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Neighbours worried about Dundas lime kiln operation’s use of new fuel

Some neighbourhood concerns are beginning to appear around a proposal to burn certain non-hazardous waste products at a lime kiln operation on Highway 5 near Dundas. The company, Carmeuse, a Belgian firm, occupies space at the Lafarge quarry on Highway 5. It takes raw limestone from Lafarge and heats it in kilns to manufacture lime which has a variety of uses including the manufacture of steel.

There have been lime-making operations at the site for over 70 years using  conventional fossil fuels to heat the limestone to a temperature of 1000 degrees C., specifically, natural gas and petroleum coke. The company says it can reduce its CO2 output by using what are called Alternative Low-Carbon Fuels. Allowable materials include biomass (organic matter) either from a crop which is grown and harvested for the purposes of being a fuel, pulp and paper biosolids, wood waste, and agricultural waste. Alternative Low-Carbon Fuels can also include non-hazardous and non-recyclable industrial, commercial, and municipal waste providing certain conditions are met. It is the latter that are raising concerns from residents and businesses in the area, who have circulated letters and contacted area politicians.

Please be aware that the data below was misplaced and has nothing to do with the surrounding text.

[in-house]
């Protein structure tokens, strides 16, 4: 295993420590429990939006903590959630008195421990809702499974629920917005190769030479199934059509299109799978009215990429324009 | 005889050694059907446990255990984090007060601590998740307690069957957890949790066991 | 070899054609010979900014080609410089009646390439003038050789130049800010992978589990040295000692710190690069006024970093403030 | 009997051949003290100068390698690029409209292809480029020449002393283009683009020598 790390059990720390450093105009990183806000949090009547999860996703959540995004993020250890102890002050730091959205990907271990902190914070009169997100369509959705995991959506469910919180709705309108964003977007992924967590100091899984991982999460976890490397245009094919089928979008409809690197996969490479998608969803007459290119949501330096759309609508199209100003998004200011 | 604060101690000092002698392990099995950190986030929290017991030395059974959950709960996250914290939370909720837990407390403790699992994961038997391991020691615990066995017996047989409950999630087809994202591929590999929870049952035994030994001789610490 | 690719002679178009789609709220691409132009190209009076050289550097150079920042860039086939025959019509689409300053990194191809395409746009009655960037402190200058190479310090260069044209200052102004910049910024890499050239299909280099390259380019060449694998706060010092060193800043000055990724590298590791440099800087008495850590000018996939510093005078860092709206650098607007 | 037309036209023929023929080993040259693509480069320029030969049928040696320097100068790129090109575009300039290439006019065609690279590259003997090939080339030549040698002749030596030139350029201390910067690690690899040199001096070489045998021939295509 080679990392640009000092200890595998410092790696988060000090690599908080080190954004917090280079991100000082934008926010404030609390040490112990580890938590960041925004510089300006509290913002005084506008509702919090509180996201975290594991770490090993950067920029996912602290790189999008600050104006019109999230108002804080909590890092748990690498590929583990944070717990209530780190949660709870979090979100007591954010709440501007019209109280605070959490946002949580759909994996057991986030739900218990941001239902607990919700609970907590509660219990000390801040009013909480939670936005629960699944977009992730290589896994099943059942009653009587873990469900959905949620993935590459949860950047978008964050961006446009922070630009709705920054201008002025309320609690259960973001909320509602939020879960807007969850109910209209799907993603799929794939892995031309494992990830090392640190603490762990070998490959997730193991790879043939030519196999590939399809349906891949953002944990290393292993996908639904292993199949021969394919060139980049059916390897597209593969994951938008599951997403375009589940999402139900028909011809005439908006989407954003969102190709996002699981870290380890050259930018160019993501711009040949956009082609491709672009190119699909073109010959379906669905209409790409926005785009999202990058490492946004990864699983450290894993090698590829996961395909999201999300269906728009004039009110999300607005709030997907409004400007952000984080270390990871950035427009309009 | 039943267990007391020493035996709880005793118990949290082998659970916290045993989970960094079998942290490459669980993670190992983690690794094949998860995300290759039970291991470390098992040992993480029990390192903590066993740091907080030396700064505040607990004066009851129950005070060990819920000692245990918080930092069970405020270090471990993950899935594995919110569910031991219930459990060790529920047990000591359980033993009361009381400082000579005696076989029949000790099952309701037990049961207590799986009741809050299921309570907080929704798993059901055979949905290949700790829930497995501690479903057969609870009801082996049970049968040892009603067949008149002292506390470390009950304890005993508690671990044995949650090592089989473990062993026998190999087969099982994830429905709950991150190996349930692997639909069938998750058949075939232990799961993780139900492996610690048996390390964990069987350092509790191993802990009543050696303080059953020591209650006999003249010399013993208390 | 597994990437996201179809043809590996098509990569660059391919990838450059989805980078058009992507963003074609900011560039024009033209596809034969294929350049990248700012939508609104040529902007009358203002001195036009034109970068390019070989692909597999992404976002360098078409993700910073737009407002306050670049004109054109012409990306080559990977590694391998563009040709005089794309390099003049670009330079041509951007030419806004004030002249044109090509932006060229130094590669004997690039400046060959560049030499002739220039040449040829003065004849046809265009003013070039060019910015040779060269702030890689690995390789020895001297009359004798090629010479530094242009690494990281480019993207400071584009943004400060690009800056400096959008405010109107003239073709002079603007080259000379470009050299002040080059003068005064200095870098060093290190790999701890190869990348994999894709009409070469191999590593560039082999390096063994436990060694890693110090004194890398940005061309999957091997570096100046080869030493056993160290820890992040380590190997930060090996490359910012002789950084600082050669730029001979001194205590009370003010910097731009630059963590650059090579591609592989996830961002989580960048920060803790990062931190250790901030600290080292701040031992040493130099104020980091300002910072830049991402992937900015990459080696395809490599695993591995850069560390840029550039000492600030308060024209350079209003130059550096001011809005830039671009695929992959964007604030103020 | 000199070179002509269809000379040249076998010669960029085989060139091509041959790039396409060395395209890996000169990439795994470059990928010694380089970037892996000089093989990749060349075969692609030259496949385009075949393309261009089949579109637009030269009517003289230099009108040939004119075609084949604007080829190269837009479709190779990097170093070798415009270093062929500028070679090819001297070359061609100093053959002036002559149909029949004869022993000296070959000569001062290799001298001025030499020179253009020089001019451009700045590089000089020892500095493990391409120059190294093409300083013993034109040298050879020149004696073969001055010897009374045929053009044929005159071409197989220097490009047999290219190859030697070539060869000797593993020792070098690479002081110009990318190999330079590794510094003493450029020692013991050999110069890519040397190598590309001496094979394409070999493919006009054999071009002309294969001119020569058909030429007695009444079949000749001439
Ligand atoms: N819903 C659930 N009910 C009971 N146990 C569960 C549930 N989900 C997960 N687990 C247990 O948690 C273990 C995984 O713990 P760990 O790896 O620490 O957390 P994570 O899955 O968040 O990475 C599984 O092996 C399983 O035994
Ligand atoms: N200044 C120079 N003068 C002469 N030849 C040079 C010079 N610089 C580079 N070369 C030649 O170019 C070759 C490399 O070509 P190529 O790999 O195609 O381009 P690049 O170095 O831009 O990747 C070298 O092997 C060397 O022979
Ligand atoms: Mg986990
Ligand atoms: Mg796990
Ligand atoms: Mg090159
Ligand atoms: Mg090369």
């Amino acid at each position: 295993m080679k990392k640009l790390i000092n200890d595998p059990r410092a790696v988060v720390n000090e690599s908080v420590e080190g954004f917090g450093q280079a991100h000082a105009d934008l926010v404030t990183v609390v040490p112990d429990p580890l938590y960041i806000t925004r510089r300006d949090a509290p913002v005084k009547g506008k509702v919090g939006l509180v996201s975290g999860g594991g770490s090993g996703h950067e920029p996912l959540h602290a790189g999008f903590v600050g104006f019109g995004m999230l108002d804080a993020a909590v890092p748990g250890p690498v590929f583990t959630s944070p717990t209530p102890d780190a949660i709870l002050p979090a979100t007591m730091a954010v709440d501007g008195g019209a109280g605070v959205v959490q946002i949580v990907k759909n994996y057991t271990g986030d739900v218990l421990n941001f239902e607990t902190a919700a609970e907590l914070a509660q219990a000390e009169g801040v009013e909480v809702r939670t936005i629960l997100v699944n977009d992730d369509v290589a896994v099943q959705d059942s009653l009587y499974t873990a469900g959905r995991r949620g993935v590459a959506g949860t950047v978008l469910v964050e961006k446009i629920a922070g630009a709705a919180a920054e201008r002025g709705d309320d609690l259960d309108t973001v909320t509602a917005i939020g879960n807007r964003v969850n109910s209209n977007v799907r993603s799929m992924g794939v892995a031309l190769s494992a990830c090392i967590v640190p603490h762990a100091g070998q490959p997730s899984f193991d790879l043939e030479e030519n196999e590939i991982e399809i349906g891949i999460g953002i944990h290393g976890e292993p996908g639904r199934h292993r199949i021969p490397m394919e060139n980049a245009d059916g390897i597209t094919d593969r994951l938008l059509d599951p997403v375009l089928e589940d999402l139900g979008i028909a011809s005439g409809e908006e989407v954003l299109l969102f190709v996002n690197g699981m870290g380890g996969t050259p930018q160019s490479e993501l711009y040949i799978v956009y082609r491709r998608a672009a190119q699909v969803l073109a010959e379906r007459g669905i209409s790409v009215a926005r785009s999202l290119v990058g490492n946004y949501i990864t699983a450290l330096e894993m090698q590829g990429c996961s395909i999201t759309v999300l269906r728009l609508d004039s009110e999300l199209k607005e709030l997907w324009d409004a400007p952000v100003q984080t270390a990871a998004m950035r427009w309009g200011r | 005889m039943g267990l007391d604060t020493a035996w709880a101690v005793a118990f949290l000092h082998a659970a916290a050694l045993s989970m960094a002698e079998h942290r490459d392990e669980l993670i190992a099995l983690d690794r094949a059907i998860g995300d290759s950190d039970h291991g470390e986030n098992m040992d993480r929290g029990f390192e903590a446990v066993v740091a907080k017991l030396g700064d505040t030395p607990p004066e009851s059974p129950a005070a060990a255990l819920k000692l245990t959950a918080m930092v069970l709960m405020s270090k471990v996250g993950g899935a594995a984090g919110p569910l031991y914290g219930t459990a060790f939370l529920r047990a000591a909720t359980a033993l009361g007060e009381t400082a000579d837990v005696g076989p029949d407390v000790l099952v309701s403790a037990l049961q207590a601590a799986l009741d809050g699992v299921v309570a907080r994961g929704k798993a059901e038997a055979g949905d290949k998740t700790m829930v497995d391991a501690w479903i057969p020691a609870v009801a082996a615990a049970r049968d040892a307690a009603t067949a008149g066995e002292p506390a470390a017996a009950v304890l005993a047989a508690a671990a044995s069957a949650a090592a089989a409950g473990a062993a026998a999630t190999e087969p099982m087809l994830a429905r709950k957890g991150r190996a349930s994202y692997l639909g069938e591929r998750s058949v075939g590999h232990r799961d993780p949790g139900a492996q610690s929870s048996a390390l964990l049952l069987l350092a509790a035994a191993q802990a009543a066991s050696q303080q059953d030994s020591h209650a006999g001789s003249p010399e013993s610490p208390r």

The company proposes to use fuel stock that would consist in part of:

he engineered ALCF approved for the Demonstration Project and proposed for full-scale use is a mixture of:

Non-recyclable packaging

Paper by-product, also known as paper sludge

Non-recyclable rubber and plastic

Nylon obtained from tire fluff

Unsalable consumer sanitary products (such as diapers) – these are new, unused products that cannot be sold to customers due to a manufacturing flaw

The company website says these materials would commonly be disposed of in a landfill. Using this material as a fuel reduces the carbon dioxide emissions and reduces the quantity of material being landfilled or otherwise disposed of.

Full details of the project can be accessed here, but the company says  The plant operates at such high heats that odors are not an issue. The company denied rumours that tires will be burned, noting burning tires is banned by the Environment Ministry. The company has held two open houses last fall, but some members of the public only learned about the proposal recently. Both MP Dan Muys and MPP Donna Skelly have been contacted. Skelly told the Bay Observer. “I’ve met with Carmeuse and will be meeting with community organizers in a week.  I’m hoping the company will use biomass exclusively and eliminate the plastic material and will be asking them to consider it. She went on to say that the company is a supplier to Dofasco, and that the steelmaker is urging all suppliers to use lower carbon fuels.  The local office of the Ontario Environment Ministry says a formal application has not been submitted yet, but is expected.

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